Results of National Park Service Study on the Loess Hills (Sue Jennings, Loess Hills Researcher)


Sue Jennings works for the National Park Service. Listen to her comments on a NPS study and other issues surrounding working landscapes.

Transcript: Results of National Park Service Study on the Loess Hills

Right now what we have determined is the Loess Hills landscape meets the significant criteria. That is, it is a nationally significant landscape because of its geologic features or components -- that's the loess deposits. No where else in the world do we see such depth of loess deposits with the very narrow ridge lines and the dissections. There are some areas in the United States that have loess deposits but not that deep or not that well defined or expressed. It also meets the suitability criteria. We don't, in the National Park Service system, have any other area that resembles the Loess Hills. Now it did not meet the feasibility criteria for a number of reasons. One, 95% of the Loess Hills are in private ownership and it would be very, very difficult to bring those lands into public ownership. The Park Service does not purchase property unless it's from a willing seller. And through our public meetings and telephone surveys that were conducted by the Loess Hills Alliance and other communications, it's very clear that that landscape or the landowners have no desire to sell their land to the federal government. And there are other reasons too. Even if there were willing sellers, I think lot of positive steps that have been taken already in the Loess Hills environment to protect that landscape. The Nature Conservancy, the Iowa Natural Heritage Foundation, the Golden Hills RC&D and a number of groups are already doing a number of activities that are helping to protect that landscape be it working with private landowners who by and large WANT to preserve that landscape, and they have the perfect right to. It's their land and many of them are very adamant about their land ownership rights and we certainly understand that and can support that.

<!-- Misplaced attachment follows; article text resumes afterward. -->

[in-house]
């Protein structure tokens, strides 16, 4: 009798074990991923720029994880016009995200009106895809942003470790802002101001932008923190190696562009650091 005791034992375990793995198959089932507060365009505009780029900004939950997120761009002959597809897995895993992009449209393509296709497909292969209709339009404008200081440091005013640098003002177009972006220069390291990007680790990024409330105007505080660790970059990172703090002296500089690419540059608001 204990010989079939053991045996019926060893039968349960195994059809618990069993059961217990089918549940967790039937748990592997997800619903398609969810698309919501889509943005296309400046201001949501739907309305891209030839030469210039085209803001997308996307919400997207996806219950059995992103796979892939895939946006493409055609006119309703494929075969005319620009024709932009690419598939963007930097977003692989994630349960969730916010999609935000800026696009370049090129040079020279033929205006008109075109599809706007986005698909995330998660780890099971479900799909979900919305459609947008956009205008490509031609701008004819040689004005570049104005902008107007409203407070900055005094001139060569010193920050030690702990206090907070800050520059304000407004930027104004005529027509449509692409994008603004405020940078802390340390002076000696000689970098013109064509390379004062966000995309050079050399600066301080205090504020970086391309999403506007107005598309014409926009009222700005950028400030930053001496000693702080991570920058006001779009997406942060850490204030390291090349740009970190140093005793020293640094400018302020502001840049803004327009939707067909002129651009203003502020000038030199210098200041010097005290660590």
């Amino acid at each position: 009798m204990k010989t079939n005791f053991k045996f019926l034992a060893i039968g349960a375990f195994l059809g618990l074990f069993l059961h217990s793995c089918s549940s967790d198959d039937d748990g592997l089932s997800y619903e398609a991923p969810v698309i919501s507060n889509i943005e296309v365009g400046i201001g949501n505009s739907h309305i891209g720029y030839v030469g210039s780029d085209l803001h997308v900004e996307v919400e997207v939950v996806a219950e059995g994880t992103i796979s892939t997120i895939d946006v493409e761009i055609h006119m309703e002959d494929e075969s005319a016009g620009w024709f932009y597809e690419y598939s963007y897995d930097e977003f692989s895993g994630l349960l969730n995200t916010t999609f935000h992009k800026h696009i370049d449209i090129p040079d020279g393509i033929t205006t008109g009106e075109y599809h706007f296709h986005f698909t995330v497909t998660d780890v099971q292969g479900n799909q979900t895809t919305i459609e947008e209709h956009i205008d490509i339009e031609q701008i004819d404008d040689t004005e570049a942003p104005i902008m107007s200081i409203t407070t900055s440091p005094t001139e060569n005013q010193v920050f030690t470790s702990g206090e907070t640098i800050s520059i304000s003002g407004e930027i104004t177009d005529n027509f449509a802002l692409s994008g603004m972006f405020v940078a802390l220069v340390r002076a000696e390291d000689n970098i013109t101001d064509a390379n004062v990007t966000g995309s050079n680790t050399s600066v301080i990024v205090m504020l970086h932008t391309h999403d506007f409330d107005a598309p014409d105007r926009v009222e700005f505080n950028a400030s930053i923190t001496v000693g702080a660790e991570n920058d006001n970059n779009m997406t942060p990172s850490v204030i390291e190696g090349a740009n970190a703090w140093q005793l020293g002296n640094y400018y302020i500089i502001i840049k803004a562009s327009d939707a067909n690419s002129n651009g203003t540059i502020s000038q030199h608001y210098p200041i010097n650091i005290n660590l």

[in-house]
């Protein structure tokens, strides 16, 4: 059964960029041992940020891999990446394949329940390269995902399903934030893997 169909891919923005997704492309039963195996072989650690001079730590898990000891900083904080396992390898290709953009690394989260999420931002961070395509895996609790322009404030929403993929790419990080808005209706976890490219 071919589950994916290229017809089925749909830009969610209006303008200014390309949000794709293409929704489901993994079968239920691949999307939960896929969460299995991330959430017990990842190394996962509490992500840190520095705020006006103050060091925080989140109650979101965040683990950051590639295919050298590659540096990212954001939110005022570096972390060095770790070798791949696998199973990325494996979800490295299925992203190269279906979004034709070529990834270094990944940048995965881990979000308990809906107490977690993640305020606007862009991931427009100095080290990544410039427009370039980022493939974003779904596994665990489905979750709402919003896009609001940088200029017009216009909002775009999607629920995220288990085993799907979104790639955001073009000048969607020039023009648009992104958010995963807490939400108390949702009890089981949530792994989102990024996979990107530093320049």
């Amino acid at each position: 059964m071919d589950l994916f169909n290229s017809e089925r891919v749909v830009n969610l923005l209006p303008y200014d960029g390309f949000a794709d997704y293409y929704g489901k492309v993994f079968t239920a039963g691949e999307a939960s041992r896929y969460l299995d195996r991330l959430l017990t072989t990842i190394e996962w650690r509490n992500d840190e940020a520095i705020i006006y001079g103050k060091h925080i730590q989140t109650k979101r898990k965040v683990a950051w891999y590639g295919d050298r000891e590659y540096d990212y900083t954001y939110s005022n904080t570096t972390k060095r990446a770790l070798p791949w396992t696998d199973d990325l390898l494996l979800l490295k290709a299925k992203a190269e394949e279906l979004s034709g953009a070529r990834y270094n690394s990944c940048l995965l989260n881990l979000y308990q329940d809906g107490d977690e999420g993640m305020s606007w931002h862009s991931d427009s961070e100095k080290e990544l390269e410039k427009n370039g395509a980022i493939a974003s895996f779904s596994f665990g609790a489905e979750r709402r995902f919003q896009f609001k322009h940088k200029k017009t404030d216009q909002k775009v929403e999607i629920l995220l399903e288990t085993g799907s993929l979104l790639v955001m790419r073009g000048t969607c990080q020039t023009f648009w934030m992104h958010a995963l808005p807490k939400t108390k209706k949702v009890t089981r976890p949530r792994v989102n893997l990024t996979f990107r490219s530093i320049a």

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Explore More: Working Landscapes
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